Although still lacking a formal permanent institutional existence, in 1909 the Carabineros established an Institute of Instruction and Education, which admitted its first class of police cadets in August of that year. Five years later, the responsibilities of the force were extended to railroad security. Finally, in 1919, the force acquired a formal independent existence under the Ministry of Interior, and its title was changed again to the Carabineros Corps (Cuerpo de Carabineros). Six years later, by which time the corps consisted of 204 officers and 3,760 enlisted personnel, the Carabineros acquired a new organization that combined their various independent squadrons into five Rural Service Regiments, together with a Railway Regiment, Training Regiment, and Customs Squadron, the latter based at Valparaíso.

The strength, resources, and qualities of the various municipal and rural police forces varied enormously. In 1924, in an effort to provide a degree of uniformity, the country was divided into five police zones, with their headquarters at Antofagasta, Valparaíso, Santiago, Talca, and Concepción. The same law divided the police functionally into three divisions: the Public Order Division, entrusted with general peacekeeping on a relatively passive level; the Security Division, with a role of active law enforcement; and the Identification Division, which embraced record keeping and general crime detection. This arrangement provided for the coordination of the activities of the various existing law enforcement agencies, on a zonal basis, with the General Directorate of Police (Dirección General de Policía) at the national level. At that time, in the mid-1920s, the various police forces numbered 728 officers and 8,628 enlisted personnel.

Although now downgraded in importance, the provinces and the municipalities continued to maintain their individual police forces. Only the municipal police of Santiago and Valparaíso seem to have been effective, however, and in 1927 all law enforcement agencies were incorporated in a single national force, the Carabineros of Chile. The force had a total strength of 1,123 officers and 15,420 enlisted personnel in 1929.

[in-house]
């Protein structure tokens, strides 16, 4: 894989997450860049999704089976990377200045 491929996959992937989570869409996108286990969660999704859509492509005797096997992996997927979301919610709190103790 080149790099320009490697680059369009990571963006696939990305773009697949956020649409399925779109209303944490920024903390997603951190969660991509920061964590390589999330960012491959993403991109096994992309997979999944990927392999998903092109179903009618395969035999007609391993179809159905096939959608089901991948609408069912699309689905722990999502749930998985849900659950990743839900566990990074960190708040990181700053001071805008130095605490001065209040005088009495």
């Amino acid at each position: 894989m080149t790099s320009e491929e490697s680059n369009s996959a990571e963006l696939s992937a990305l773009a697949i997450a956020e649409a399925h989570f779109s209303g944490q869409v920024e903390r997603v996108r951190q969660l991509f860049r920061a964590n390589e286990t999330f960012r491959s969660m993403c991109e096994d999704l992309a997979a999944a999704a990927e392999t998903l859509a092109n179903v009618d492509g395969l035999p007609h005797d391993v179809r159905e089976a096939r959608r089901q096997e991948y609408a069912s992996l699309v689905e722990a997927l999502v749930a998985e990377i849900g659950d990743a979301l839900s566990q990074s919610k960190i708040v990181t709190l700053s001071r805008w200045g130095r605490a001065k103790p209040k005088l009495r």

In 1993 the Carabineros numbered 31,000, including officers, noncommissioned officers (NCOs), and a significant women's element. Although normally under the jurisdiction of the Ministry of Interior, the Carabineros were put under the Ministry of Defense during the period of national emergency following the overthrow of the Allende regime. Despite the return of civilian government in 1990, the Carabineros remain subordinate to the Ministry of Defense, but their operations are coordinated by the Ministry of Interior. The Aylwin administration authorized an increase in strength of 1,100 annually over the 1991-94 period.

Organization

The Carabineros are commanded by a director general and organized geographically into three main zones--the Northern Zone, the Central Zone, and the Southern Zone. Each of these zones is in turn subdivided into prefectures (prefecturas), subprefectures (subprefecturas), commissariats (comisarías), subcommissariats (subcomisarías), lieutenancies (tenencias), reserves (retenes), and outposts (puestos avanzados).

The Carabineros also include marine and air sections. The Air Police, which ranks as a separate prefecture, dates from 1946, when it was formed with a single Aeronca Champion aircraft. The Air Police acquired its first helicopter in 1968; by 1993 its inventory of helicopters had increased to fourteen.

Operationally, the Carabineros are divided into seventeen departments: analysis and evaluation, armaments and munitions, borders and boundaries, civic action, data processing, drug control and prevention of offenses, finance, forestry, internal security, legal, minors, police services, public relations, social action, supply, traffic control, and transport. In addition to their normal law enforcement and allied functions, the Carabineros perform extensive civic action, including the provision of medical and dental services to the populations of the less developed regions of the country and the protection of forests and wildlife. The Carabineros are also responsible for customs control and the Presidential Guard. Separate prefectures deal with the Air Police, the Radio Patrol, and the Special Forces.